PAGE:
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Yale University, Jackson School of Global Affairs

Learning on the Cutting Edge of International Security

The study of international security occupies a special place at Yale University’s Jackson School of Global Affairs, which has assembled a powerful combination of programs and experts to analyze, understand, and explain a fast-changing global landscape and the threats it presents.

International Security Studies, a leading research institution for more than three decades, joined the Jackson School in 2021. Its focus on the intersection of history and political science explores important historical parallels to modern events. Initiatives like the Schmidt Program on Artificial Intelligence, Emerging Technologies, and National Power add a modern dimension, examining how technology is shaping global strategy.

The result is a one-of-a-kind, interdisciplinary approach designed to arm the next generation of scholars and practitioners with the latest thinking in international security.

“What we try to do is combine theory and practice, integrating our academic disciplines and exceptional scholars with leading practitioners,” says Edward Wittenstein, executive director of International Security Studies. “We try to give students a balanced education.”

At International Security Studies, education is not bound by classroom walls. Lectures, conferences, and workshops extend the conversation almost every day. “You learn just as much outside the classroom as you do in it,” Wittenstein says.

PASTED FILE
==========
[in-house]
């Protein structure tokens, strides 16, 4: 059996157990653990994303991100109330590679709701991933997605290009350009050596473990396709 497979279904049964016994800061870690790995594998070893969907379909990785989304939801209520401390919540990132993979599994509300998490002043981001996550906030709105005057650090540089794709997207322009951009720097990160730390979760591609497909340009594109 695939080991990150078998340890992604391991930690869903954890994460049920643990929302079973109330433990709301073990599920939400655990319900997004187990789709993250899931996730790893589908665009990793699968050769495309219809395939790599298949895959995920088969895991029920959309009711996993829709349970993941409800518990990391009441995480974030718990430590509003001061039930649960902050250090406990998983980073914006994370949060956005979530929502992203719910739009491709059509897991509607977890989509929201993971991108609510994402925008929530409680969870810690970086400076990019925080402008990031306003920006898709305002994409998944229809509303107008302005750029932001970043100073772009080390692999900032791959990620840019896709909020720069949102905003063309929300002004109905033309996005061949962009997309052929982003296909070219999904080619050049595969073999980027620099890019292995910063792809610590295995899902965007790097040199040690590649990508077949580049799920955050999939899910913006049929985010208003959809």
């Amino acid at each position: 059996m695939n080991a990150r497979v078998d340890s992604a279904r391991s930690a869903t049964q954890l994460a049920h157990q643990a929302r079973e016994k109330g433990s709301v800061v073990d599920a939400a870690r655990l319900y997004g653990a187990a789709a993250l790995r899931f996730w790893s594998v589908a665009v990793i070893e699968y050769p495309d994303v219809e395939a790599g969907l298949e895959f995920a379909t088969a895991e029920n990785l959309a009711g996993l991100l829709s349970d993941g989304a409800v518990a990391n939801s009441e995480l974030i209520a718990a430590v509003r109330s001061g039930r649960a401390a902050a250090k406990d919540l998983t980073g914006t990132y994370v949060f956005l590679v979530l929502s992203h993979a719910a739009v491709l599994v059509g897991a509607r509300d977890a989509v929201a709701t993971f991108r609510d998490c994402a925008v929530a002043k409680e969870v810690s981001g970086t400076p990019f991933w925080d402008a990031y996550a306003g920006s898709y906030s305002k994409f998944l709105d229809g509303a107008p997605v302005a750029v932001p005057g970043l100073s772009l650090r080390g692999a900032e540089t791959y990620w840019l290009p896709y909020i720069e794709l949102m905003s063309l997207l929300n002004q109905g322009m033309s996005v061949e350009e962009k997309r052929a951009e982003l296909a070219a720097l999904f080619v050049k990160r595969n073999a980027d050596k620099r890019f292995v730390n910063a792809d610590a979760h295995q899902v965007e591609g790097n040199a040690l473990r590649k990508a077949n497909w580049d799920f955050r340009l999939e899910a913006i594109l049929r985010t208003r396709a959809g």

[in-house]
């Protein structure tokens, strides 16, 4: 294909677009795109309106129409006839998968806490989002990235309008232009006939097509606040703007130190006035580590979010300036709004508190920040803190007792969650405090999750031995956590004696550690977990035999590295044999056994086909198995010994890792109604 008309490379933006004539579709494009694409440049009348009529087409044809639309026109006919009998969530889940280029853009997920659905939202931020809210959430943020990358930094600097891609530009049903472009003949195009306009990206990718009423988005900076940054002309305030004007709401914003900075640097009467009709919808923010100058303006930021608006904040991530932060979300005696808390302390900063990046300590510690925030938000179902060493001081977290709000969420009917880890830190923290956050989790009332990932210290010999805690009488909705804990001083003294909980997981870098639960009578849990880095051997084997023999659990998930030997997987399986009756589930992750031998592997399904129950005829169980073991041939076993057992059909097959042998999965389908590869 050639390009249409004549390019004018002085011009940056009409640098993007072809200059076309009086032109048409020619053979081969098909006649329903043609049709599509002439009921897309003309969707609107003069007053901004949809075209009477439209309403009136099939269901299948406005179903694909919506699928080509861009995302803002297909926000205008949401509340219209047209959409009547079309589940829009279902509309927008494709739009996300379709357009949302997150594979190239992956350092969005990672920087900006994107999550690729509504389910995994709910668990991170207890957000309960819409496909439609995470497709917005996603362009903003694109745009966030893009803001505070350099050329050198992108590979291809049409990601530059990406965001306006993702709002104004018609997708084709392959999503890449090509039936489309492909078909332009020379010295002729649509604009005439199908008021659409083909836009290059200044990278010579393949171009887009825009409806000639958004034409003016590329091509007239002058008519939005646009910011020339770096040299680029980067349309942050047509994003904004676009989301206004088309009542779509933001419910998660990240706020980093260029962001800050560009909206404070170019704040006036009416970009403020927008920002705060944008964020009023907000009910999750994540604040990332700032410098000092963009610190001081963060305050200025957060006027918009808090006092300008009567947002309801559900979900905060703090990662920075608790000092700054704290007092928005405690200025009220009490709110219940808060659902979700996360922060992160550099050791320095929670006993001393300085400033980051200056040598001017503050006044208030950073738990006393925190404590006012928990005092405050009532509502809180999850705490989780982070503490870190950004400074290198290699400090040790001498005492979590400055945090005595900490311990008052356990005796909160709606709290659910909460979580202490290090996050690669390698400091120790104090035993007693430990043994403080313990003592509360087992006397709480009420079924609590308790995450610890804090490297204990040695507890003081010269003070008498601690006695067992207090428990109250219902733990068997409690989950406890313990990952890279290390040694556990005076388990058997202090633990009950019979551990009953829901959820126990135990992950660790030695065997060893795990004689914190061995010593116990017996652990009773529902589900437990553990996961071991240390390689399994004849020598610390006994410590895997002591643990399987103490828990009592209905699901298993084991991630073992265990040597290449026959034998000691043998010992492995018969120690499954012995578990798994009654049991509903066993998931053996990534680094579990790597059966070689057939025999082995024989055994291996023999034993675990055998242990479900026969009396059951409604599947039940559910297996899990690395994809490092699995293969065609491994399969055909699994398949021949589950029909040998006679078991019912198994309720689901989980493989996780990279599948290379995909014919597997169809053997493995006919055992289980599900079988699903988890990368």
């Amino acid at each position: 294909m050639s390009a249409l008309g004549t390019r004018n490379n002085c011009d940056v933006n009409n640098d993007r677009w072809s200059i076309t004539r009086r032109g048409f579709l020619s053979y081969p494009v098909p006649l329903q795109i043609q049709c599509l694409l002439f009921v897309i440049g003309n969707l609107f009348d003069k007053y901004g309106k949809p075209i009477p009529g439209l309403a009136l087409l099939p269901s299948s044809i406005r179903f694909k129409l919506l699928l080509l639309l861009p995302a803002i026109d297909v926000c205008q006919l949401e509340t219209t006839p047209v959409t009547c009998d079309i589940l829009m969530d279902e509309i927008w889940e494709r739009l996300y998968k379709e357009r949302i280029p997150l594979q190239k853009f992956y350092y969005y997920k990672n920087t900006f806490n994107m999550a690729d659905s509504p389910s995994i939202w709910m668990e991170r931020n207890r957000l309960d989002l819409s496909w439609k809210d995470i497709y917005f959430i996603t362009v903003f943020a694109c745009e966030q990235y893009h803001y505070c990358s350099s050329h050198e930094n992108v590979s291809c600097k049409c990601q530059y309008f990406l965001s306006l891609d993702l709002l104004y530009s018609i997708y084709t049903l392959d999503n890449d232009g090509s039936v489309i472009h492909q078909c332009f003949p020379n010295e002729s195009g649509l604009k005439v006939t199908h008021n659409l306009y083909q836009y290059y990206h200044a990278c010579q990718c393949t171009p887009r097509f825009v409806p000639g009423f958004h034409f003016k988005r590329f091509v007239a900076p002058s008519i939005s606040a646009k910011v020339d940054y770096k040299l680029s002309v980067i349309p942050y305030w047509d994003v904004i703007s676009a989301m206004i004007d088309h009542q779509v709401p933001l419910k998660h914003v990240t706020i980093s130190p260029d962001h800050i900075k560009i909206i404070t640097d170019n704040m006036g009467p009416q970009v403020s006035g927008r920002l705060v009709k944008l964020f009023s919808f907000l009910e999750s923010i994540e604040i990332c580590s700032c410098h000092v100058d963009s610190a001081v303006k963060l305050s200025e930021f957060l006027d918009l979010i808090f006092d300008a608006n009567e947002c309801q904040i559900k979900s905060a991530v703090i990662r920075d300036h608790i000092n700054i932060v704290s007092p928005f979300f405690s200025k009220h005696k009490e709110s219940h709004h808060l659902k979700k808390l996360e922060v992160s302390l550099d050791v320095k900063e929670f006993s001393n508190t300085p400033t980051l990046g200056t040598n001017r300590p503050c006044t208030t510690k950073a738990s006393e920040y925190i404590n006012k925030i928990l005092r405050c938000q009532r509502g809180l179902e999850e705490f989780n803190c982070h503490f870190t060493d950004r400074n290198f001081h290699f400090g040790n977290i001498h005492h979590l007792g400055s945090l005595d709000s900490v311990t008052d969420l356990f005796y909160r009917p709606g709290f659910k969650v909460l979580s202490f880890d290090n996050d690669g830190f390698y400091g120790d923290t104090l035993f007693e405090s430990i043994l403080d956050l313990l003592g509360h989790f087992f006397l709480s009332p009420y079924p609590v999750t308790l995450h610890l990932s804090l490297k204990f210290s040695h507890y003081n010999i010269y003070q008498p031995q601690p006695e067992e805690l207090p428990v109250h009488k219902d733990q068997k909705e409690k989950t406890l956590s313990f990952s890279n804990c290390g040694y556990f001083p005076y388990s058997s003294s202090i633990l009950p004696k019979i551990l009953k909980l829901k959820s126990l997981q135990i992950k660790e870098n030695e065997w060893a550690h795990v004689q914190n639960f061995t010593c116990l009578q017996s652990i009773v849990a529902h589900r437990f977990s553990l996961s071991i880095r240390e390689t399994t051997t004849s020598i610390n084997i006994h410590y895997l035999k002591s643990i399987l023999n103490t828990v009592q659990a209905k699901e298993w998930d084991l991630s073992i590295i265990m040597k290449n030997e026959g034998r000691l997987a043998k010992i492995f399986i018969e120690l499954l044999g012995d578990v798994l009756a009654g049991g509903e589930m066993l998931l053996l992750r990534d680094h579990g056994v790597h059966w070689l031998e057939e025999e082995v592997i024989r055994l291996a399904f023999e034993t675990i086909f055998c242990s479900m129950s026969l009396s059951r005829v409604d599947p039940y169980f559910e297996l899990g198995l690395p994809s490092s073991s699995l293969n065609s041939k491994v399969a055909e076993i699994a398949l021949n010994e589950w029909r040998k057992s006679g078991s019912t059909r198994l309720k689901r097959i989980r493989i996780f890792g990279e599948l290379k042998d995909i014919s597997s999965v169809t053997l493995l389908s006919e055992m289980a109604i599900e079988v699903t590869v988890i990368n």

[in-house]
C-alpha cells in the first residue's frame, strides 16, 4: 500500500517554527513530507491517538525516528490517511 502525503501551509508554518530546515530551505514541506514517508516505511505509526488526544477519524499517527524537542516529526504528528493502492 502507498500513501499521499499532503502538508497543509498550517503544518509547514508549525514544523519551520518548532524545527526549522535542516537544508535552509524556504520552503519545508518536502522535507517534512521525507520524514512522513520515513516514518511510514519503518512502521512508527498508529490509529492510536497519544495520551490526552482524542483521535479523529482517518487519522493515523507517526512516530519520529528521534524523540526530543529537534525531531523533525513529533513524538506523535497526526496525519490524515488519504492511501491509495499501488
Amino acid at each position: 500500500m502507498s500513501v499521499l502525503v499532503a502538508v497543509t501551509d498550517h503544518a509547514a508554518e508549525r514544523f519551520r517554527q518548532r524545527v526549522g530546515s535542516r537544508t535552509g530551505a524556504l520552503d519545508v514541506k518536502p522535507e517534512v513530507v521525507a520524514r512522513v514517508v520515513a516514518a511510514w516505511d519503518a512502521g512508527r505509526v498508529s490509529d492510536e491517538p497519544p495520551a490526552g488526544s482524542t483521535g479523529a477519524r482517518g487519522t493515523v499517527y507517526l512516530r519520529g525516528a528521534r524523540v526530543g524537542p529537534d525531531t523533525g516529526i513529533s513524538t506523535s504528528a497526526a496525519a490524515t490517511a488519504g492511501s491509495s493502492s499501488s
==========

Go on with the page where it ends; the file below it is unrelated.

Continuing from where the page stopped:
“What we try to do is combine theory and practice, integrating our academic disciplines and exceptional scholars with leading practitioners. We try to give students a balanced education.” –Edward Wittenstein, Executive Director, International Security Studies, Jackson School of Global Affairs, Yale University

Major figures, like Special Presidential Envoy for Climate Change John Kerry and retired US Army Gen. Stanley A. McChrystal, have lectured. Faculty and visiting scholars also offer deep experience, and Wittenstein himself is a former diplomat and intelligence professional.

“It’s not just about studying the current events, or the latest hot topic in the news,” Wittenstein says. “We have international historians, great-power historians whose writing, lessons, and theories on those topics are highly relevant to understanding contemporary security studies.”

The school’s two-year Master in Public Policy degree program and its one-year Master of Advanced Study for mid-career professionals both allow for a highly customized approach. “Students have a lot of flexibility to design their own program,” Wittenstein says. That includes having the run of Yale University, with many taking advantage of classes—and even dual degrees—at the law school or schools of management or public health, for example.

“We encourage our students to take courses from different perspectives, interact with classmates and faculty who come from different backgrounds, and to have a wholly formed view that can allow you to be a problem-solver in global affairs,” Wittenstein says.

Yale Alumni Support Extends Around the Globe

Yale University has tens of thousands of alumni, as one might expect of a more than 320-year-old institution. There are about 120 alumni clubs in the United States and another 40 overseas, with Yale alumni living in roughly 175 countries.
>>>The Jackson School also has a rich alumni network and plenty of opportunities for post-graduation support. The school’s Career Development Office offers mock interviews, career conversation lunches, employer information sessions, one-on-one conversations with alumni, and other help.
>>>“One of the main benefits of the Jackson School are the Yale alumni who’ve already distinguished themselves in global affairs and who are eager to give back and support the next generation,” Wittenstein says. “They don’t just give them advice, but occasionally interesting employment opportunities as well.”

Yale University, Jackson School of Global Affairs
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